How to Start Investing: Part 2

How to Start Investing -- Part 2 ::

Happy Financial Literacy Month!

Welcome back to MintLife columnist Matthew Amster-Burton’s three-part series on how to be a great investor.

Week 1: Before you invest
Week 2: The secret of great investing
Week 3: Staying in the game

This is it, folks. I’m going to reveal the secret of being a great investor.

But I bet you’re not going to like it.

Before we get to the reveal, a quick recap of last week: before you invest, get out of debt. Investing and paying off debt are two sides of the same coin.

If you haven’t paid off your credit cards, student loans, car loans, and other high-interest debt, make those a priority before you think about investing in anything other than your 401(k) match.

The secret is actually two secrets. But they’re related. One is good news and the other is bad news.

The good news

Let’s say you want to become a great cook. How would you do it?

Take a cooking class. Read cookbooks and food blogs. Ask friends to share tips and recipes. Watch food TV. Learn about obscure ingredients and techniques. Cook every day.

It’s the same if you want to be a great tennis player or pianist or surgeon. Like Malcolm Gladwell says, you’ve got to put in those 10,000 hours.

So let’s apply that idea to investing.

Let’s see…if you want to be a great investor, you should swap stock tips with friends, watch CNBC, learn about obscure derivatives, read corporate annual reports, and trade stocks every day.

Wrong, wrong, wrong.

This is secret number one: great investing is simple. The harder you work at it, the less money you’re likely to make.

It feels wrong, but it’s right: lazy investors do better than active investors.

Great investors buy cheap stock and bond index funds with every paycheck, rebalance annually (this will be covered next week), and ignore their investments the rest of the time.

They ignore scary economic news, bubbles, and manias, because they know that they have no control over these things and can’t predict when they’ll begin or end.

Time and patience generally pay off for investors.

As William Bernstein puts it in his great new ebook, If You Can:

“There’s nothing more reassuring than being able to say to yourself, ‘I’ve seen this movie before (or at least I’ve read the script), and I know how it ends.’ ”

The bad news

That’s the good news. I hid the bad news away inside it, the way my mom used to get me to swallow pills by embedding them in a spoonful of ice cream.

It’s that pesky phrase, “with every paycheck.”

Secret number two: Great investors are great savers. If you save a big chunk of your check and do it consistently, it’s hard to lose in the long run even if your investment performance is mediocre.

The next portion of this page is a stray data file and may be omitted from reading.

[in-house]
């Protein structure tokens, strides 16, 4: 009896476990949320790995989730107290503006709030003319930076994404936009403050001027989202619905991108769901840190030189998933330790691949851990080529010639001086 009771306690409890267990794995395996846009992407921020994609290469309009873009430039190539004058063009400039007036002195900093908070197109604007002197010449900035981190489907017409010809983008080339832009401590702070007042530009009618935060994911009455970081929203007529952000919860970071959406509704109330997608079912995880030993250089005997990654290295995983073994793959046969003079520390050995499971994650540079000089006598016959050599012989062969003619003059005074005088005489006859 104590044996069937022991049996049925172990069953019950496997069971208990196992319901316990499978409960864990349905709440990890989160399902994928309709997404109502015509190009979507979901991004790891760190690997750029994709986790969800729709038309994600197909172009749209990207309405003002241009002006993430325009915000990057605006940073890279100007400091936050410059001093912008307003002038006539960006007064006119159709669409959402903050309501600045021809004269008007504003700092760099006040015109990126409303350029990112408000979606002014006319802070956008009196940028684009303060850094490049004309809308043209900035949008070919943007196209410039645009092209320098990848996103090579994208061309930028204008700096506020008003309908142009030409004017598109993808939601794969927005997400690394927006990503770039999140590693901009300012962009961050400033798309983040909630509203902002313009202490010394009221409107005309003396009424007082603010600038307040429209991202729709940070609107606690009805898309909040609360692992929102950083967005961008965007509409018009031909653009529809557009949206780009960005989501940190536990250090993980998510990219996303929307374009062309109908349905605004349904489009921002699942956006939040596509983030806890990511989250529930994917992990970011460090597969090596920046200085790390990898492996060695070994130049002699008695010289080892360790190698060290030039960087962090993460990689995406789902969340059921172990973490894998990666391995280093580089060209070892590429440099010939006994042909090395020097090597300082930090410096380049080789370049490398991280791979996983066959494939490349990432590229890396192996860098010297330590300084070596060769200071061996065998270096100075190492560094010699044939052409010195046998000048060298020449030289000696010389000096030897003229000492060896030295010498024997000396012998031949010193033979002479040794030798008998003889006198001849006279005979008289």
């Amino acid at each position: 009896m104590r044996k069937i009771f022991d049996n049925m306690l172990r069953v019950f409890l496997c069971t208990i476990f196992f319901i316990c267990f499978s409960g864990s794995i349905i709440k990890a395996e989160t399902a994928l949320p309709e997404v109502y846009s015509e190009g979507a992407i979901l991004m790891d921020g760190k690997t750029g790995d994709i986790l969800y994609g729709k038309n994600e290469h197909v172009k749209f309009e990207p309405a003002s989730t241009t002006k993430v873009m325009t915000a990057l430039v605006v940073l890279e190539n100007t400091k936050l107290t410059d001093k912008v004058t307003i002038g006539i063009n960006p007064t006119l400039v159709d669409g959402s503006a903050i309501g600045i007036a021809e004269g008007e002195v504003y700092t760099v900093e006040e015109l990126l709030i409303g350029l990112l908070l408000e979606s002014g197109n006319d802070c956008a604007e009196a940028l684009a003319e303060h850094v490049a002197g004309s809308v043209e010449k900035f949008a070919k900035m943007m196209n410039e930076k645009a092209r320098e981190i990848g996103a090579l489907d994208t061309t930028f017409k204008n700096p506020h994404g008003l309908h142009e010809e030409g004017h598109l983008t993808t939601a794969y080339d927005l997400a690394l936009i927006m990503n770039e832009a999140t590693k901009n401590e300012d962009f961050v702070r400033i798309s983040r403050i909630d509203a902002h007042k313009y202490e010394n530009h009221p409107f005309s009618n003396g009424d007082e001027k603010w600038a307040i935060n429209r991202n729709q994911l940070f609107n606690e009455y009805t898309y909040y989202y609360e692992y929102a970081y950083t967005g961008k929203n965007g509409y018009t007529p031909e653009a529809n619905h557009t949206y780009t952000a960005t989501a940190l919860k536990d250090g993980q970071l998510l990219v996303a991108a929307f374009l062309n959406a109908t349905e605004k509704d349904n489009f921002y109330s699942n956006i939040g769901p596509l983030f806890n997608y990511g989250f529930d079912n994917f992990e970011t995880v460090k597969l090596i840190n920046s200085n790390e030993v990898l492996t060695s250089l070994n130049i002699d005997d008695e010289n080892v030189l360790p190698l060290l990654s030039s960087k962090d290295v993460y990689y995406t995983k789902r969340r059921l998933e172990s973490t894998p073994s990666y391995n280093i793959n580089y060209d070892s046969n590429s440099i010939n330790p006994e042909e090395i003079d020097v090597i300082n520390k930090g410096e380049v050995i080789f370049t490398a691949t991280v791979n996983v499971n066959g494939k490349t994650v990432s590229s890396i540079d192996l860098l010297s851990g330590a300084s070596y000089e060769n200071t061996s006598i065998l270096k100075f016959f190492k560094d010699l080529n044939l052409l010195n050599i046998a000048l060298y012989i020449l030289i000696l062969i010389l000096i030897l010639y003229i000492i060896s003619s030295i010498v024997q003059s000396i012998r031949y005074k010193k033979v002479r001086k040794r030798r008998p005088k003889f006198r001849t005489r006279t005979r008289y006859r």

If you don’t save enough, you’ll lose no matter what.

Let’s turn it over to Bernstein again: “Even if you can invest like Warren Buffett, if you can’t save, you’ll die poor.”

In other words, the other key to being a great investor is the hardest thing in finance: spending less than you earn. It’s hard because of temptation, and because of circumstance.

How do you spend less than you earn when you get laid off?

The answer, of course, is to save even more of each paycheck to smooth over the inevitable personal financial crises.

How much?

If you’re in your 20s, 15% is probably enough. If you’re in your 30s, make it 20%.

These are rough guesses: I don’t know how much debt you have or how you want to live in retirement.

Yes, that’s a royal buttload of money. I said this was the bad news, right?

Really, that’s it?

Honestly, I hate this.

I wish the secret of great investing was to buy whatever Jim Cramer is talking about when he makes a certain hand gesture, sell it the next day for a a 12,000% profit, and retire next week.

Is anybody honestly surprised that it doesn’t work that way?

Let’s end on an upbeat note. Because investing is simple, it doesn’t take a lot of your time.

Great investing doesn’t require squinting at the multiple screens of a Bloomberg terminal or sneaking peeks at your stock positions on your phone all day.

(I recently read a book about stock trading that—no joke—had a chapter about how to configure your desk and computer at work so that your boss won’t catch you day-trading.)

That time you save by not being an active investor?

That’s your 10,000 hours. I recommend learning to cook.

You’re going to want to thank the guy who taught you the secret of investing, and I’d rather come for dinner than sit through your piano recital.

No offense.

Next week: How to stay involved with your investments…but not too involved.

Matthew Amster-Burton is a personal finance columnist at Find him on Twitter @Mint_Mamster.